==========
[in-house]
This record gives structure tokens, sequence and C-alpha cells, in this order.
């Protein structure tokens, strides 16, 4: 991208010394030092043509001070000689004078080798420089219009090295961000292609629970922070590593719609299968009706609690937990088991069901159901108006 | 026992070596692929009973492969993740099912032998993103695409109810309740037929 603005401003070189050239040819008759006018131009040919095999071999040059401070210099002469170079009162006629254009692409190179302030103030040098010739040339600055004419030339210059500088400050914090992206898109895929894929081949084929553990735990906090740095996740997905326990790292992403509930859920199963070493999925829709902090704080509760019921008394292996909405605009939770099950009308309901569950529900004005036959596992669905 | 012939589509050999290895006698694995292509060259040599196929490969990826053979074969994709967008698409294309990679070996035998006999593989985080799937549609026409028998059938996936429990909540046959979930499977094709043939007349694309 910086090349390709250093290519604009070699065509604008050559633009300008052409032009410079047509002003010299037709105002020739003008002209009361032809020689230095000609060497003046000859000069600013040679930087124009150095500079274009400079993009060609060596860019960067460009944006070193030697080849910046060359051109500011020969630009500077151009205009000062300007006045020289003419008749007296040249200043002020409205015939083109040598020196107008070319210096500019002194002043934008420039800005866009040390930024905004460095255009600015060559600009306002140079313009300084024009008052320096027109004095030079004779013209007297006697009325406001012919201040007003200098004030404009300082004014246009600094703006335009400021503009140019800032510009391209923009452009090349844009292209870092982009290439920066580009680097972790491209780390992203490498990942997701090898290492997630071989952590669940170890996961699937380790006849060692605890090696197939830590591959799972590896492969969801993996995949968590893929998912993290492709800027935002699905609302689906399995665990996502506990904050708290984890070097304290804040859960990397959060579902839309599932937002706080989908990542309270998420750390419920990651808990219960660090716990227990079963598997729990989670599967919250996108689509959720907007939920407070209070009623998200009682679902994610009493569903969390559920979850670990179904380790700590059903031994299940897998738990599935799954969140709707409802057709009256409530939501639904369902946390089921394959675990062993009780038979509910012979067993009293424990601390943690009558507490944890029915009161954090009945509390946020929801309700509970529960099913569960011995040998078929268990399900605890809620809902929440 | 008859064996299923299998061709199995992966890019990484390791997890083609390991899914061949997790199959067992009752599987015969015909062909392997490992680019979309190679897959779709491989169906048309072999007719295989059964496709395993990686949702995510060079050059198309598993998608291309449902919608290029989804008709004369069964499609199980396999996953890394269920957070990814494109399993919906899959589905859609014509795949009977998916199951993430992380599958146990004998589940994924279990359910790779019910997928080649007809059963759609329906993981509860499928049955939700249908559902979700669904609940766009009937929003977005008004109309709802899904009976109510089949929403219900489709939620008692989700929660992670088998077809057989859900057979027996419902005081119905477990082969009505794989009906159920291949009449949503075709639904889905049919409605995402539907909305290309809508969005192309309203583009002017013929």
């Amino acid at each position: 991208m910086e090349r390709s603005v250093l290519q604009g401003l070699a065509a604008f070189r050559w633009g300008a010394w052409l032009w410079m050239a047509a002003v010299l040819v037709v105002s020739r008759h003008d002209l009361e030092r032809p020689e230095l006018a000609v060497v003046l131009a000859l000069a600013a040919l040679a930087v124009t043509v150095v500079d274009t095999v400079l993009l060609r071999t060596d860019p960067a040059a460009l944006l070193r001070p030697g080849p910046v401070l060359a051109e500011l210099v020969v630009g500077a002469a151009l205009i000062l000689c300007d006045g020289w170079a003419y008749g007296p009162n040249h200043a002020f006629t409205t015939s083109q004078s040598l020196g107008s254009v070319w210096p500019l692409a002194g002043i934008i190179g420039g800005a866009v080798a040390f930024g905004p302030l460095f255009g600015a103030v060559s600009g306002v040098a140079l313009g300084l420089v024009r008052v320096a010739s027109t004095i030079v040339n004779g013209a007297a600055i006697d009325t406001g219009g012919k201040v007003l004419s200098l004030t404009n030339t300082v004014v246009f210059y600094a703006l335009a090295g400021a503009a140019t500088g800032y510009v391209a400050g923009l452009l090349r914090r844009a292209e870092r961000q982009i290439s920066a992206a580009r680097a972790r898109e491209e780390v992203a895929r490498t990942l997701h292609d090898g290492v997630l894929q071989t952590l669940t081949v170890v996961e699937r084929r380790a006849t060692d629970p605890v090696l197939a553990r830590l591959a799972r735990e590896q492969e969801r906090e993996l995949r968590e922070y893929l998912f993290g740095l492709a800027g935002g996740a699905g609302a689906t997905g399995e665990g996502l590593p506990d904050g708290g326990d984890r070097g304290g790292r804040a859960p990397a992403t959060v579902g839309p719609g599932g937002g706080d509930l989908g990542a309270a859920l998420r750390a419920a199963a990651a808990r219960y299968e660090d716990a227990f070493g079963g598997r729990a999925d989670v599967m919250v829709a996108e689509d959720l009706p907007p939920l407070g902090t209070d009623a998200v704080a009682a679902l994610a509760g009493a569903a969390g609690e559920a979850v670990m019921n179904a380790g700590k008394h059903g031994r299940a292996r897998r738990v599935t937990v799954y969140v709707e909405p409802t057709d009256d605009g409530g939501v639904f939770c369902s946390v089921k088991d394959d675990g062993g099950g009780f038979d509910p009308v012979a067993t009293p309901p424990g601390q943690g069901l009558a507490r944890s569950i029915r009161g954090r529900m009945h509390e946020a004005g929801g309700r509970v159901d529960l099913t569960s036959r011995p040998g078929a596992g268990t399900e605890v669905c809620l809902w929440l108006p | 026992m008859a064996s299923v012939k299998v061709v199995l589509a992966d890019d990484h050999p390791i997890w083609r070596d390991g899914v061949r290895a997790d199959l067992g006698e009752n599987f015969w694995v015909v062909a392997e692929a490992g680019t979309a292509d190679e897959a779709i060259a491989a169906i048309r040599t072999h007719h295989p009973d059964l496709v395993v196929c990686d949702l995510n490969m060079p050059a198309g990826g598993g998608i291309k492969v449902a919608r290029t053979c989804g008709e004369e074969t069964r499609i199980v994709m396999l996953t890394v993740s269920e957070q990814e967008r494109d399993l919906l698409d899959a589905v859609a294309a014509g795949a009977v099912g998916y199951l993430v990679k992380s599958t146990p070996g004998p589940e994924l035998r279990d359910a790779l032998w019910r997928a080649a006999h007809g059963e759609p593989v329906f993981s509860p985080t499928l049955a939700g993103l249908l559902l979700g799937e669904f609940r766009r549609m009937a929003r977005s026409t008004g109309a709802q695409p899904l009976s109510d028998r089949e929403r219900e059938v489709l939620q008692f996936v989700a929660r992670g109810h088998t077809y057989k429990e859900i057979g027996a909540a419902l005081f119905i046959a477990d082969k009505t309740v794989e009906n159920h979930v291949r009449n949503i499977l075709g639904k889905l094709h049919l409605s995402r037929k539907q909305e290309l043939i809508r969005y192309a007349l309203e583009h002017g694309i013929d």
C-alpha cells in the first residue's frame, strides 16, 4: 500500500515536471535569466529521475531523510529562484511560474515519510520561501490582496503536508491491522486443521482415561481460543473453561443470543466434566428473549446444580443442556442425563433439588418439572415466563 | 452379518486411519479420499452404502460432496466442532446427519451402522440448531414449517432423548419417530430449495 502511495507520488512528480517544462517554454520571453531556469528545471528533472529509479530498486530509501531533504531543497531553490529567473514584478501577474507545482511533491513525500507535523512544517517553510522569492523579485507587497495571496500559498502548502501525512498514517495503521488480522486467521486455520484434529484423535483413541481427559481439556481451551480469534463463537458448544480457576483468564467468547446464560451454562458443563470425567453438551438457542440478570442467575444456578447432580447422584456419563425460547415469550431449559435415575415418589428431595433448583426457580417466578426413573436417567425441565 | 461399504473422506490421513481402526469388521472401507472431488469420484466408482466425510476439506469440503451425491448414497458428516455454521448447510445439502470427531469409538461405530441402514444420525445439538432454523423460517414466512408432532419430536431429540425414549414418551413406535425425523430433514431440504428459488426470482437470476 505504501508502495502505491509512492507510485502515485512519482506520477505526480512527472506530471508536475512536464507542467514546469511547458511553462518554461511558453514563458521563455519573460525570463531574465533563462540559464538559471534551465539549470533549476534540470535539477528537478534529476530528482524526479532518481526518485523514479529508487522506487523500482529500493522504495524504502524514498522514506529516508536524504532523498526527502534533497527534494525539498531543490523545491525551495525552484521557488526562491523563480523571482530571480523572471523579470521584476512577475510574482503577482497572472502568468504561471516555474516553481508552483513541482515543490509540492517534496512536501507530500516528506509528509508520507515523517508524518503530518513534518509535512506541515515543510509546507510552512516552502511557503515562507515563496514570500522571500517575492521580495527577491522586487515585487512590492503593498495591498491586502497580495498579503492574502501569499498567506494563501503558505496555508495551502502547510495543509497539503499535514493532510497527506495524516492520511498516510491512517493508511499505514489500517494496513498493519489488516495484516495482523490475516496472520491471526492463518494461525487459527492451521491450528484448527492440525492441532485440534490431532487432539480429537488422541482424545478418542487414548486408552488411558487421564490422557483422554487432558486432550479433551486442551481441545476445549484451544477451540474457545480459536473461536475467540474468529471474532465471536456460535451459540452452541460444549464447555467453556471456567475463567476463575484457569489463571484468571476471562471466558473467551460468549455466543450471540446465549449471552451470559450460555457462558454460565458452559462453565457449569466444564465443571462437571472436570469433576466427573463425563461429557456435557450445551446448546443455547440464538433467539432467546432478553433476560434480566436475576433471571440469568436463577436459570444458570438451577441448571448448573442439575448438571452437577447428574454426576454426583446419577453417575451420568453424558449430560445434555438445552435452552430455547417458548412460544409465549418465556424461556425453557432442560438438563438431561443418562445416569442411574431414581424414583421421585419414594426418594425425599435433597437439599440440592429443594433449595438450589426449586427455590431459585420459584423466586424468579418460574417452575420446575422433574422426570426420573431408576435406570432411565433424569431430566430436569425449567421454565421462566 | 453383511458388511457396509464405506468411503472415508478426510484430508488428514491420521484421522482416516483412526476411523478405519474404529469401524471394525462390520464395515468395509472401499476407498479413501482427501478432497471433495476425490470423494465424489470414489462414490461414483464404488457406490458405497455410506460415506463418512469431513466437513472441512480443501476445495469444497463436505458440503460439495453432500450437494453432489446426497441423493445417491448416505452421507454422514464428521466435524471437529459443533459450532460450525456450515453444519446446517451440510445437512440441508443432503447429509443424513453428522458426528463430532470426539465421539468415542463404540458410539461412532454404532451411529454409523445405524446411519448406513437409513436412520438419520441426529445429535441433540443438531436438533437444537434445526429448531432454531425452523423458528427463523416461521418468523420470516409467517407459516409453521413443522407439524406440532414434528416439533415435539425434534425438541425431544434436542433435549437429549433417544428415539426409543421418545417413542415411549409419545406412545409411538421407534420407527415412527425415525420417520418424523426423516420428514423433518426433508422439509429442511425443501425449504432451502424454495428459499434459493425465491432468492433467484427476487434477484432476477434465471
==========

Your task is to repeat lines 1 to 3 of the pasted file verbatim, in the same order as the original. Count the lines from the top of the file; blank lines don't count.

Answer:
[in-house]
This record gives structure tokens, sequence and C-alpha cells, in this order.
């Protein structure tokens, strides 16, 4: 991208010394030092043509001070000689004078080798420089219009090295961000292609629970922070590593719609299968009706609690937990088991069901159901108006 | 026992070596692929009973492969993740099912032998993103695409109810309740037929 603005401003070189050239040819008759006018131009040919095999071999040059401070210099002469170079009162006629254009692409190179302030103030040098010739040339600055004419030339210059500088400050914090992206898109895929894929081949084929553990735990906090740095996740997905326990790292992403509930859920199963070493999925829709902090704080509760019921008394292996909405605009939770099950009308309901569950529900004005036959596992669905 | 012939589509050999290895006698694995292509060259040599196929490969990826053979074969994709967008698409294309990679070996035998006999593989985080799937549609026409028998059938996936429990909540046959979930499977094709043939007349694309 910086090349390709250093290519604009070699065509604008050559633009300008052409032009410079047509002003010299037709105002020739003008002209009361032809020689230095000609060497003046000859000069600013040679930087124009150095500079274009400079993009060609060596860019960067460009944006070193030697080849910046060359051109500011020969630009500077151009205009000062300007006045020289003419008749007296040249200043002020409205015939083109040598020196107008070319210096500019002194002043934008420039800005866009040390930024905004460095255009600015060559600009306002140079313009300084024009008052320096027109004095030079004779013209007297006697009325406001012919201040007003200098004030404009300082004014246009600094703006335009400021503009140019800032510009391209923009452009090349844009292209870092982009290439920066580009680097972790491209780390992203490498990942997701090898290492997630071989952590669940170890996961699937380790006849060692605890090696197939830590591959799972590896492969969801993996995949968590893929998912993290492709800027935002699905609302689906399995665990996502506990904050708290984890070097304290804040859960990397959060579902839309599932937002706080989908990542309270998420750390419920990651808990219960660090716990227990079963598997729990989670599967919250996108689509959720907007939920407070209070009623998200009682679902994610009493569903969390559920979850670990179904380790700590059903031994299940897998738990599935799954969140709707409802057709009256409530939501639904369902946390089921394959675990062993009780038979509910012979067993009293424990601390943690009558507490944890029915009161954090009945509390946020929801309700509970529960099913569960011995040998078929268990399900605890809620809902929440 | 008859064996299923299998061709199995992966890019990484390791997890083609390991899914061949997790199959067992009752599987015969015909062909392997490992680019979309190679897959779709491989169906048309072999007719295989059964496709395993990686949702995510060079050059198309598993998608291309449902919608290029989804008709004369069964499609199980396999996953890394269920957070990814494109399993919906899959589905859609014509795949009977998916199951993430992380599958146990004998589940994924279990359910790779019910997928080649007809059963759609329906993981509860499928049955939700249908559902979700669904609940766009009937929003977005008004109309709802899904009976109510089949929403219900489709939620008692989700929660992670088998077809057989859900057979027996419902005081119905477990082969009505794989009906159920291949009449949503075709639904889905049919409605995402539907909305290309809508969005192309309203583009002017013929």